“Singer-songwriter” usually labels someone who sings their own songs, but in Jimmy LaFave’s case, it describes someone who’s as talented at originating material as he is in lending his voice to others’ songs. His first studio album in five years balances eight new songs with five covers, three of the latter selected from the catalog of Bob Dylan. Perhaps the most surprising reinterpretation is his resurrection of John Waite’s “Missing You” from its 1980s chart-topping power-ballad origin. As a writer of emotionally-laden songs, LaFave could hear the finely-tuned angst of Waite’s lyric, and reconstruct it into rootsy rock ‘n’ roll. The production’s guitar adds a touch of Southern soul, and the emotional choke in LaFave’s voice mates perfectly with the song’s mood.
The Dylan covers “Red RiverShore,” the oft-covered “Tomorrow is a Long Time,” and Empire Burlesque’s “I’ll Remember You.” LaFave adds something special to each, reading the first in slow reflection, and warming the latter from the chilly production of its original version. The album’s fifth cover is Bruce Springsteen’s recently released (though earlier written) “Land ofHopes and Dreams.” LaFave strips the song of its E Street bombast to better reveal the tender heart of its inverted allusions to the gospel-folk classic “This Train.” LaFave uses the covers as a launching point for his original songs, weaving a continuous thread through expectation, melancholy, sadness and second chances.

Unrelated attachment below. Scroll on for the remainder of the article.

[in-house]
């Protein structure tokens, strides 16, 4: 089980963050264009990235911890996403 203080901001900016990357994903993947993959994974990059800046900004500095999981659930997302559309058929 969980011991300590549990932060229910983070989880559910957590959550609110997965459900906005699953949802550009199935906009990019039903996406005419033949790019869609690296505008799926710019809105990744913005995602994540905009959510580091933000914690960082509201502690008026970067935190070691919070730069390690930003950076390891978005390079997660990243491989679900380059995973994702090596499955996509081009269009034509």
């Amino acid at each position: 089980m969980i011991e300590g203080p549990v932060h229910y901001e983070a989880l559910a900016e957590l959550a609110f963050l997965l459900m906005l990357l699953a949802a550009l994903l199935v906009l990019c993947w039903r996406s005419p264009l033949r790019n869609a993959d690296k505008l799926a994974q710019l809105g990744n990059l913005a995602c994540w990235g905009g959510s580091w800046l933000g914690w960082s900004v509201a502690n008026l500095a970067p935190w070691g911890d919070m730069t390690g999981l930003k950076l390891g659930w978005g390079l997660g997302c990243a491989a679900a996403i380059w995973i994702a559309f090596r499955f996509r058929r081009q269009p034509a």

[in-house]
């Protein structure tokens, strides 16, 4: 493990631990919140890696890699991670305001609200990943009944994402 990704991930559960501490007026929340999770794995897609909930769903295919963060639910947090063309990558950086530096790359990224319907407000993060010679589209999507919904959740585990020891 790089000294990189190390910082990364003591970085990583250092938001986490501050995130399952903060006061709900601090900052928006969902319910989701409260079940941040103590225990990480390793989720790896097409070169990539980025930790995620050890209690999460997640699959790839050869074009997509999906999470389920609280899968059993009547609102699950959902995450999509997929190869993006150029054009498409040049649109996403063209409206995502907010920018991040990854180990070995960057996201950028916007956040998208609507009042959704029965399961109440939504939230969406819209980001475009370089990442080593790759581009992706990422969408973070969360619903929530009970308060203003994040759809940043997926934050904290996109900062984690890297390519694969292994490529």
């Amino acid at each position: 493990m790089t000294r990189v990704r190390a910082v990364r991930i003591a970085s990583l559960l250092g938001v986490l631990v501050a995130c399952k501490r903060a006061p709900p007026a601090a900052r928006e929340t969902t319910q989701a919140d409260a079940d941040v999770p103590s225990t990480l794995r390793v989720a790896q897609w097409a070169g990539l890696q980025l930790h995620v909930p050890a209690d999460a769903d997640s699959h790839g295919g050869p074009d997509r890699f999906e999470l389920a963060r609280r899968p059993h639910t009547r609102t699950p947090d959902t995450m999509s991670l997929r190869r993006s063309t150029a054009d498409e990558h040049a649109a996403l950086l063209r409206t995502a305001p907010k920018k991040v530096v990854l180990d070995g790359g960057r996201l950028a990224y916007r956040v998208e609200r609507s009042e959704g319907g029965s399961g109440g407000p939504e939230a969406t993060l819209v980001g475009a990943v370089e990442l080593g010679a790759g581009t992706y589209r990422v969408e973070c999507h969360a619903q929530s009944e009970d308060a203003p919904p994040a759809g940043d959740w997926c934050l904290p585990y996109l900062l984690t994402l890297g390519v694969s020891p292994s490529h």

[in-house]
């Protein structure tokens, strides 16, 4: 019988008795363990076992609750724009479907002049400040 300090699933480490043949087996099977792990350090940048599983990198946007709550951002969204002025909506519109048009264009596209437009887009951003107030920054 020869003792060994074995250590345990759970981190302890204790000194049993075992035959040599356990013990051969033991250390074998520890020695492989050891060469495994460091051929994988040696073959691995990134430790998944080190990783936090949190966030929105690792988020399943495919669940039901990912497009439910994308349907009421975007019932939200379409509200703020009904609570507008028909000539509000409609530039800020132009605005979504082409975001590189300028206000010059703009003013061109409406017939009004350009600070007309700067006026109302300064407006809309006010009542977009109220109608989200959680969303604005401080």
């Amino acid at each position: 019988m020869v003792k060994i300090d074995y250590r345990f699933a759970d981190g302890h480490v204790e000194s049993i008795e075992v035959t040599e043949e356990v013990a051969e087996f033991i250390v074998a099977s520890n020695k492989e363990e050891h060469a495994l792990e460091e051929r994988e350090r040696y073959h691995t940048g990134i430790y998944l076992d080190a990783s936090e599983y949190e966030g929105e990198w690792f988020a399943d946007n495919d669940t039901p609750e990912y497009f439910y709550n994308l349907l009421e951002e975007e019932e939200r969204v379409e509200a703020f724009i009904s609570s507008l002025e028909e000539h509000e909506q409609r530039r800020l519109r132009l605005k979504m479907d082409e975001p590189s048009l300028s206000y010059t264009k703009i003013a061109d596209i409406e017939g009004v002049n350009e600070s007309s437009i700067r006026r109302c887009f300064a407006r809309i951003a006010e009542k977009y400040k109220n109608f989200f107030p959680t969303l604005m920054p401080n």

There’s aNew Orleansgroove to “Red Dirt Night,” gospel devotion in “Bring Back the Trains” and righteous grief in “It Just is Not Right.” The latter ruminates on the numbness society often displays towards its most helpless members, and the album closes with a farewell whose metaphor neatly twines people and places. Throughout the album, LaFave sings with deep soul, harboring a waver in his notes that may remind you of Steve Forbert. He takes his songs at tempos that provide room for thought and expression, as befits the songs he writes and covers. This album will appeal to your ears on first spin, and grow in your thoughts over time. [©2012 Hyperbolium]